Why Barstow International Gateway is a BIG deal
Transportation has long been part of the story of Barstow, California, located in the southern portion of the state in the Mojave Desert.
The settlement began along the Mormon Corridor as freight wagons and animals followed the course of the Mojave River. When miners arrived following discovery of silver, railroads were constructed, with BNSF predecessor Santa Fe Railway arriving in 1886. It was then called Waterman Junction because steam locomotives were watered here.
The city was not long after named Barstow for Santa Fe President William Barstow Strong. For more than 140 years, BNSF has operated a railyard here, most recently as a classification yard.
Rail isn’t the only piece of Barstow’s narrative. The city is also well connected to freeway systems. At one time it was an important stop on Route 66.
And now, Barstow’s role in transportation is about to get really BIG – as in BNSF’s Barstow International Gateway (BIG), plans for which were announced Oct. 1, coinciding with the 75th anniversary of Barstow’s incorporation as a city.
The 4,500-acre, $1.5 billion facility will be the first of its type in North America. The new integrated rail facility will be on the west side of Barstow, consisting of a railyard, intermodal facility and warehouses for transloading freight from smaller international containers to larger domestic containers.
BIG will optimize BNSF’s rail and distribution efficiency regionally and across the U.S. supply chain. It will also reduce truck traffic and freeway congestion in the Los Angeles Basin and the Inland Empire. A timetable for the project will depend on permitting studies that are underway now.
“It’s good for communities because in addition to reducing port and highway congestion around the Ports of Los Angeles and Long Beach, the facility will create 20,000 direct and indirect jobs,” Lena Kent, general director, Public Affairs, said. “It is being fully funded by BNSF and will not replace or become an extension of our existing Barstow Yard.”
Currently when 40-foot international containers come off ships at the Los Angeles and Long Beach ports, there are two ways they are moved inland. First, they may dwell on-dock until there are enough containers to build an 8,000-foot-long train, and then they travel directly to their destination by way of the Alameda Corridor, the 20-mile rail “expressway” that connects the ports with transcontinental mainlines.
Or the containers are moved via truck to nearby warehouses. Here the container contents are unloaded, sorted and reloaded into 53-foot containers. These are either trucked to a railyard in Los Angeles and are transferred onto trains or they are trucked across country.
BIG will allow the direct transfer of containers from ships at the Ports of Los Angeles and Long Beach to trains headed to BNSF’s mainline up to Barstow, about 130 miles away, also via the Alameda Corridor.
Barstow’s location is ideal because it connects Northern and Southern California to our Southern Transcon, our most efficient way to deliver goods into the interior U.S. to places like Chicago, Kansas City, Memphis, Tennessee, and Alliance, Texas.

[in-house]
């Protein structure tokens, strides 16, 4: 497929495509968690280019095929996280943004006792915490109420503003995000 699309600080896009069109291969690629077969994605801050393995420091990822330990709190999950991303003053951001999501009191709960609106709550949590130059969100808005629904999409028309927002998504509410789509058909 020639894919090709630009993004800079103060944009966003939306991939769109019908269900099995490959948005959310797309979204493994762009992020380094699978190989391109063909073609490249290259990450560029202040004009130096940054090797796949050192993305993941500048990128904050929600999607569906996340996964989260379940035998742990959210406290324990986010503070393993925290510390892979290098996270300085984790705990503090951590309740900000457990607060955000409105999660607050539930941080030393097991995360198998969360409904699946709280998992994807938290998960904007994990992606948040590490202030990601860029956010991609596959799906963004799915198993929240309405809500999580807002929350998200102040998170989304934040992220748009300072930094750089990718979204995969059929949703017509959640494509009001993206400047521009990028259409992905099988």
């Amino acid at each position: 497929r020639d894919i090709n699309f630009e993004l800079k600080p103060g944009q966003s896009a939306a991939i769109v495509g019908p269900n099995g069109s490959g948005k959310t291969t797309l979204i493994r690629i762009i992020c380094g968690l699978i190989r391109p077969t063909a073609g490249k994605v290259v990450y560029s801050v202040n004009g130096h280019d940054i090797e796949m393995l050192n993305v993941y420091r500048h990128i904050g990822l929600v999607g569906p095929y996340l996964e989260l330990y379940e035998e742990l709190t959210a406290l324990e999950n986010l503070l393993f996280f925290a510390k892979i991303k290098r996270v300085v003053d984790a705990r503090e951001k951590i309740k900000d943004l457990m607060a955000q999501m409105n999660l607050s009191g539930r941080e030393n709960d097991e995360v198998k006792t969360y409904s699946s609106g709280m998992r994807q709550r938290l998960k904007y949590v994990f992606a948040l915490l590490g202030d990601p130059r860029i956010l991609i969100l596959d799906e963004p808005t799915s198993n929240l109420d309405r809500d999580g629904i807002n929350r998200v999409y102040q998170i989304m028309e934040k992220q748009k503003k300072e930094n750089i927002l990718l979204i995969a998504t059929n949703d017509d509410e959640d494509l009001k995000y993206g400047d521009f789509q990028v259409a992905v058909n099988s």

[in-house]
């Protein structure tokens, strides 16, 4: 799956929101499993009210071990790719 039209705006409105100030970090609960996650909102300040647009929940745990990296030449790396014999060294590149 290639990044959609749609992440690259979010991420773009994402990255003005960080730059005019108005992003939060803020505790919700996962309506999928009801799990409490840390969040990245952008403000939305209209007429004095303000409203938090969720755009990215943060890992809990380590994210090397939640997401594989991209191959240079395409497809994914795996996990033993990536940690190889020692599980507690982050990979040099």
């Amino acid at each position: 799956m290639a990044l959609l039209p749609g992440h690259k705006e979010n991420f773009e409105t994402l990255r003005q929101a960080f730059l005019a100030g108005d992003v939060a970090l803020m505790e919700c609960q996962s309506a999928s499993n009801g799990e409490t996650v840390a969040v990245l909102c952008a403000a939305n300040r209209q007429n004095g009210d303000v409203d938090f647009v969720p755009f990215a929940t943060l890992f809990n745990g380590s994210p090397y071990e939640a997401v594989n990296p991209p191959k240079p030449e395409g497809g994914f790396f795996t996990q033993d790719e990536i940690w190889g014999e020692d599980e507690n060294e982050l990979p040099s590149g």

Once the loaded containers reach BIG, they will be processed using zero- and near-zero emission cargo-handling equipment, and then staged and built into trains moving east on our network.
“BIG will consolidate many of the handoffs and transitions that add inefficiencies throughout the supply chain by bringing them into one simplified and integrated ecosystem,” Jon Gabriel, vice president, Service Design & Capacity Planning, explained. “This will play a critical role in improving the consistency of our intermodal product and fluidity across our rail network. By moving containers off the ports quicker while improving the efficiency at our existing intermodal hubs, including those in the Midwest and Texas, we’ll improve, simplify and add flexibility to the BNSF intermodal service experience.”
The impact for customers is going to be big – big capacity, big efficiency and big in terms of a more environmentally sustainable solution, Tom Williams, group vice president, Consumer Products, said.
“Because BIG is going to have both a switching yard as well as an intermodal facility, the former will allow for more efficient consolidation of import traffic coming from the ports that doesn't need to be unloaded or transloaded for movement into the interior,” he said. “The latter, the intermodal yard, is going to allow short-haul intermodal containers coming in to be loaded into 53-foot containers to go into the domestic intermodal markets. So, it’s going to serve two independent purposes for supply chains that use intermodal.”
And because customers will have more capacity to use intermodal within their supply chains, that impact is going to be good for the environment.
“BIG is a catalyst for a more sustainable freight system,” John Lovenburg, vice president, Environmental & Sustainability, said. “It’s going to enable our customers to move more of their containers and trailers right on trains to the facility rather than going by truck to transload facilities. The net result: fewer emissions and less congestion, which benefits our customers and the communities where we operate.”
Ultimately, BIG will be a big deal for everyone, even if they don’t yet know it.
“This facility is going to create more capacity for the most efficient way to move cargo from the ocean ports in Southern California to inland destinations,” Williams added. “Ultimately, because BIG will be good for cost effectiveness of the supply chain, it is good for the American consumer.”